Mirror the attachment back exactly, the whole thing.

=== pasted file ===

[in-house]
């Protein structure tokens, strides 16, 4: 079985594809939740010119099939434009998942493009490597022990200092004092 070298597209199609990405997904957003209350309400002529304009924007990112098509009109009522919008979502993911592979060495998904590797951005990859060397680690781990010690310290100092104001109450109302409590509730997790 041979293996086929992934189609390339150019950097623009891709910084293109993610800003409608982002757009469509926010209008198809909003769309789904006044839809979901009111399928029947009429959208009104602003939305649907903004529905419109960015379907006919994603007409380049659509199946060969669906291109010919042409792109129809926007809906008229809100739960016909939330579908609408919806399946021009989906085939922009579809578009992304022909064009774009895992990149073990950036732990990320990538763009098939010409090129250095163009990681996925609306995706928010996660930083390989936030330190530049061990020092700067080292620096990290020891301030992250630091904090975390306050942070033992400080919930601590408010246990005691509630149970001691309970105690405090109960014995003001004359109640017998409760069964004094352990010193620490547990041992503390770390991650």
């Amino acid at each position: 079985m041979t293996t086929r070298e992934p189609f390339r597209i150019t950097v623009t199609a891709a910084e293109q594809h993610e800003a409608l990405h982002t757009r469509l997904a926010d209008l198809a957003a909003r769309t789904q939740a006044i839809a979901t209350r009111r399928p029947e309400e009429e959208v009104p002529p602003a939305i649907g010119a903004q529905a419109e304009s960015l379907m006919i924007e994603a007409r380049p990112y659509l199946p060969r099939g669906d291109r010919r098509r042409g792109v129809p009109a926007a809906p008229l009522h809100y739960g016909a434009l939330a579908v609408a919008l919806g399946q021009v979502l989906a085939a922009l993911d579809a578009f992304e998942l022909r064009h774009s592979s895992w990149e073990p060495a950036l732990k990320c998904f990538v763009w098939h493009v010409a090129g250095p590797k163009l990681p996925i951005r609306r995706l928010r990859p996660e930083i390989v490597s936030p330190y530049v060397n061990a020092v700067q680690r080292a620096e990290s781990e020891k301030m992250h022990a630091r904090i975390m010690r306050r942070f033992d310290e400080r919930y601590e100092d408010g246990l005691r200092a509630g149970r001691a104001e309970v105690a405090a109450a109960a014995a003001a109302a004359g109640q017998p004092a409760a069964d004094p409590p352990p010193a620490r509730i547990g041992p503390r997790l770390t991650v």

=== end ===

[in-house]
């Protein structure tokens, strides 16, 4: 079985594809939740010119099939434009998942493009490597022990200092004092 070298597209199609990405997904957003209350309400002529304009924007990112098509009109009522919008979502993911592979060495998904590797951005990859060397680690781990010690310290100092104001109450109302409590509730997790 041979293996086929992934189609390339150019950097623009891709910084293109993610800003409608982002757009469509926010209008198809909003769309789904006044839809979901009111399928029947009429959208009104602003939305649907903004529905419109960015379907006919994603007409380049659509199946060969669906291109010919042409792109129809926007809906008229809100739960016909939330579908609408919806399946021009989906085939922009579809578009992304022909064009774009895992990149073990950036732990990320990538763009098939010409090129250095163009990681996925609306995706928010996660930083390989936030330190530049061990020092700067080292620096990290020891301030992250630091904090975390306050942070033992400080919930601590408010246990005691509630149970001691309970105690405090109960014995003001004359109640017998409760069964004094352990010193620490547990041992503390770390991650």
């Amino acid at each position: 079985m041979t293996t086929r070298e992934p189609f390339r597209i150019t950097v623009t199609a891709a910084e293109q594809h993610e800003a409608l990405h982002t757009r469509l997904a926010d209008l198809a957003a909003r769309t789904q939740a006044i839809a979901t209350r009111r399928p029947e309400e009429e959208v009104p002529p602003a939305i649907g010119a903004q529905a419109e304009s960015l379907m006919i924007e994603a007409r380049p990112y659509l199946p060969r099939g669906d291109r010919r098509r042409g792109v129809p009109a926007a809906p008229l009522h809100y739960g016909a434009l939330a579908v609408a919008l919806g399946q021009v979502l989906a085939a922009l993911d579809a578009f992304e998942l022909r064009h774009s592979s895992w990149e073990p060495a950036l732990k990320c998904f990538v763009w098939h493009v010409a090129g250095p590797k163009l990681p996925i951005r609306r995706l928010r990859p996660e930083i390989v490597s936030p330190y530049v060397n061990a020092v700067q680690r080292a620096e990290s781990e020891k301030m992250h022990a630091r904090i975390m010690r306050r942070f033992d310290e400080r919930y601590e100092d408010g246990l005691r200092a509630g149970r001691a104001e309970v105690a405090a109450a109960a014995a003001a109302a004359g109640q017998p004092a409760a069964d004094p409590p352990p010193a620490r509730i547990g041992p503390r997790l770390t991650v």